What has not been written about Shtisel, the excellent series written by Jonathan Indursky and Uri Alon? The great acting, the script, the directing, the atmosphere. The series has earned much praise in Israel and around the world. It provides a glimpse into the closed world of the ultra-Orthodox, evokes empathy and an understanding that these are human beings.
Then the corona pandemic happened and Shtisel’s third season aired in Israel during some of the nation’s worst days while at the same time, hatred and public anger grew towards the ultra-Orthodox population.
The question is, as we open up to the characters in Shtisel, are we as a society able to accommodate and accept the ultra-Orthodox in reality?
Expressions of hatred towards the ultra-Orthodox are currently skyrocketing. Some use physical force against them, or deny them medical treatment, others settle for a variety of curses and condemnations. The discourse is mostly violent and inflammatory. The anger is understandable and natural. It has been annoying and even outrageous, to see in the media the mass weddings, the refusal to close schools and Torah studies, the stubbornness and audacity of the ultra-Orthodox leaders to repeatedly violate the rules and regulations.
In truth, the problems are deeper and corona only exposed the tip of the iceberg. According to current demographic forecasts, it is estimated that by 2065, the percentage of the ultra-Orthodox in Israeli society will increase, and they will constitute one third of Israelis.
Already today, 52% of the ultra-Orthodox and 60% of the ultra-Orthodox children live below the poverty line and therefore, if the ultra-Orthodox public continues in its closed living conditions, the demographic and economic consequences will hurt all of us. In a small country like Israel, there are really no detached islands and despite the gaps, we all live in close proximity, and are influenced by each other’s world. But, precisely because of this, precisely out of the closeness and partnership of fate between us, we must address the ultra-Orthodox issue.
It must be remembered that not all ultra-Orthodox are the same. Blind hatred towards such a diverse public is problematic and it should be emphasized that it is clear that not all ultra-Orthodox oppose, agitate, rebel and disregard government directives.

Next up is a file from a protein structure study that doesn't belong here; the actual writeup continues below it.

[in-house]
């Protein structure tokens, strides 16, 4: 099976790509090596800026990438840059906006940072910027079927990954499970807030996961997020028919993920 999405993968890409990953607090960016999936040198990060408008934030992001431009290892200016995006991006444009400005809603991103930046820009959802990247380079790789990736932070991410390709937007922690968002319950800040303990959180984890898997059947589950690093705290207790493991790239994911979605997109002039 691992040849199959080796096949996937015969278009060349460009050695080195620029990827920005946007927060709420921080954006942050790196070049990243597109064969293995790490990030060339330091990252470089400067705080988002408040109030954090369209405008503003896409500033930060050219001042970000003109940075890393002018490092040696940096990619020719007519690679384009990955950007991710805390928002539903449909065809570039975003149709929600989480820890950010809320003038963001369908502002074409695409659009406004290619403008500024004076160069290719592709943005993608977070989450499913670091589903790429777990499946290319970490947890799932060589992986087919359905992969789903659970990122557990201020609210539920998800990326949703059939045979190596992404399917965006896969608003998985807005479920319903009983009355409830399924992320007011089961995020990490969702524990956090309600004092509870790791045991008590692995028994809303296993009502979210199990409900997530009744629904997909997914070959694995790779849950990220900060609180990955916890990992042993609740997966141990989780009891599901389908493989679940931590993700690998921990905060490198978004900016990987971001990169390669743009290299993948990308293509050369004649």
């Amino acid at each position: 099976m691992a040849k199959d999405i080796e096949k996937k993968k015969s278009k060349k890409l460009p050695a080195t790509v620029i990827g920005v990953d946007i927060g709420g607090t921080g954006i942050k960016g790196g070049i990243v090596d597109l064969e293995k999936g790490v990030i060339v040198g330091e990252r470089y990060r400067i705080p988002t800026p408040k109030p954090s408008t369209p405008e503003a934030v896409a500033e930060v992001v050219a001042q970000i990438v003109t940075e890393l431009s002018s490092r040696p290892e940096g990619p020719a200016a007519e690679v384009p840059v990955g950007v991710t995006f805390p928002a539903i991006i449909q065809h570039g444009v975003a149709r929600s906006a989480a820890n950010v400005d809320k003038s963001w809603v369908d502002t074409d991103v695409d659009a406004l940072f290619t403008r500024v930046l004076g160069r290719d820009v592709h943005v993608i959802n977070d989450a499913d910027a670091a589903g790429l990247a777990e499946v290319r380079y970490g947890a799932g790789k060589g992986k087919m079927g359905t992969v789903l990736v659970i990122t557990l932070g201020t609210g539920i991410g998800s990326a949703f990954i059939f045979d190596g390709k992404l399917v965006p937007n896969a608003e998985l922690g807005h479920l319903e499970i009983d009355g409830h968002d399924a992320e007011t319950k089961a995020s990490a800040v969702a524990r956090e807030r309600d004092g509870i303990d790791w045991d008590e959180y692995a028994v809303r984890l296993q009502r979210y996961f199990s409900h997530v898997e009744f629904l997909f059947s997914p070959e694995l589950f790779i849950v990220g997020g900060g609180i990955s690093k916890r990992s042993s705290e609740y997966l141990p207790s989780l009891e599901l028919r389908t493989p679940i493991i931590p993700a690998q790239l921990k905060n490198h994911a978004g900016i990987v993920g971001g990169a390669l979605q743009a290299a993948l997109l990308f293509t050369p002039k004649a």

Regarding the defiant communities, despite the difficulty, a different approach is required. Ultra-Orthodox conduct must not be justified, but it must be acknowledged and responded to in nonviolent ways. The ultra-Orthodox live in overcrowded conditions that most of us do not recognize. Tiny apartments and families with many children. In addition, in these crowded apartments there are almost no technological devices. The ultra-Orthodox sector abstains from laptops, tablets, and computers of all kinds. With all the complaints about the addictive mobiles and devices, can any of us imagine the long days of closure without these devices? Finally, it must not be forgotten that the ultra-Orthodox live their lives around a number of sacred values, one of which and perhaps the first and most important is Torah study. For them, closing the Talmud Torah is indeed an unbearable decree.
True, they are not the only ones, even for parents from other sectors child education is a top value. For us, too, closing schools is one of the most difficult and frustrating decrees, and even computer and mobile owners are not happy with the learning processes in Zoom. Still, education as important as it is not equal to the value of Torah study in the ultra-Orthodox sector, and this must be kept in mind when we discuss this public.
It is important to clarify that there is no line of defense here for the conduct of the ultra-Orthodox and certainly not for the disregard for the directives and the separation from the state. The thoughts here are different. Precisely because these are difficult and serious problems and precisely these days, which are characterized by increasing polarization within Israeli society, one must act differently and deal with the ultra-Orthodox differently. Not by hatred and incitement, but with a willingness to accept even slightly the other side. The challenge is significant and not simple. It is time to mobilize the energy of hatred and turn it into a constructive force, to cooperate and find a way to regulate the place of the ultra-Orthodox in Israeli society.